This series of articles is centred around the many and varied cars my father owned as I grew up in England.
The first instalment concerned the redoubtable Standard Vanguard (see Archive) and ended when Dad reluctantly sold it in order to change to a smaller, lighter car more suitable for my mother to drive.
Enter the Triumph Herald.
Triumph Herald (1959 - 1971)
Light and shade; chalk and cheese. The Herald couldn't have been more different from the Vanguard. Where the Vanguard was heavy, American-influenced, lumbering and relatively large, the Herald was sporty, light, Italian-designed and stylish. Exciting, even. The Herald proudly laid claim to having the smallest turning circle of any production car in the world at the time. More importantly, heaters were a standard fitting! Luxury indeed.
I don't recall the reason, but Dad was in a major hurry to replace the Vanguard. He couldn't find a car soon enough. Being long before the advent of the internet, the only ways to find used cars for sale were a) at car dealerships or b) classified ads in the local Paper, the Bristol Evening Post.
Dad found an ad for a Herald, made a phone call and having been given the address, he and I journeyed to an unremarkable street somewhere in Bristol one dark evening. It was raining and when we arrived, the car was parked outside the owners house in the street. We could hardly see it in the darkness until the guy moved the Herald beneath one feeble street light that cast a ghostly orange sodium glow on the car. It was pure white and before I knew it, Dad had agreed to buy.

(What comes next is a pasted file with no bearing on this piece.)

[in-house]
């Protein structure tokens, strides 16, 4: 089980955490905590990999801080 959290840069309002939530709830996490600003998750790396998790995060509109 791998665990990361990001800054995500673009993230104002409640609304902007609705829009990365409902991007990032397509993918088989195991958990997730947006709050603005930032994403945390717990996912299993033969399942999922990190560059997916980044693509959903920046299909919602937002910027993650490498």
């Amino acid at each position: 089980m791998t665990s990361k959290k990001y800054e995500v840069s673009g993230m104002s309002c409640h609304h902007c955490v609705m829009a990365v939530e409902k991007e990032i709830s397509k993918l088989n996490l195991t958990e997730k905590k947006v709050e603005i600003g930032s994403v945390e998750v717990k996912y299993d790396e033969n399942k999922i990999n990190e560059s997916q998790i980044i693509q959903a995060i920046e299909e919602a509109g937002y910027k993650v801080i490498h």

I was surprised but excited and we soon had the car home in Patchway. The very next day I took the photograph above showing Dad sitting at the wheel outside our house in Standish Avenue. As far as I know, it's the only photograph of that car in existence.
The Herald was a 2 door saloon and considerably smaller than the preceding Vanguard. It was too small for a family of five in my opinion, but Dad's top priority was - as ever - to do the best he could for Mum. This car certainly was lighter, easier to control and had far better all-round visibility than the Vanguard (which Mum recently told me she used to call, 'The Elephant' due to its size, colour and shape).
I'm not at all sure how long Dad owned the Herald for, but my next memory of it concerns the day he packed the whole family into it and drove into Bristol. The plan was to drop the car off for its annual safety check, known in the UK as the dreaded MOT Test (NZers would call it a WOF).
We dropped the car off at Williams Automobiles and went off somewhere while the test was done. On our return, the owner of the garage welcomed us and asked us into a little waiting room where we sat nervously awaiting the news. 'I hope you have enough money for the bus fare home' he began, 'because in all conscience, I cannot allow you to go anywhere in that car. It's a death trap."
He went on to explain that the chassis was so full of rust that he expected the floor to drop out onto the road at any minute and was insistent that it was too dangerous to even drive the few miles back home. I don't remember how we did get home, but I know it wasn't in the Herald, which was rapidly despatched to the breaker's yard.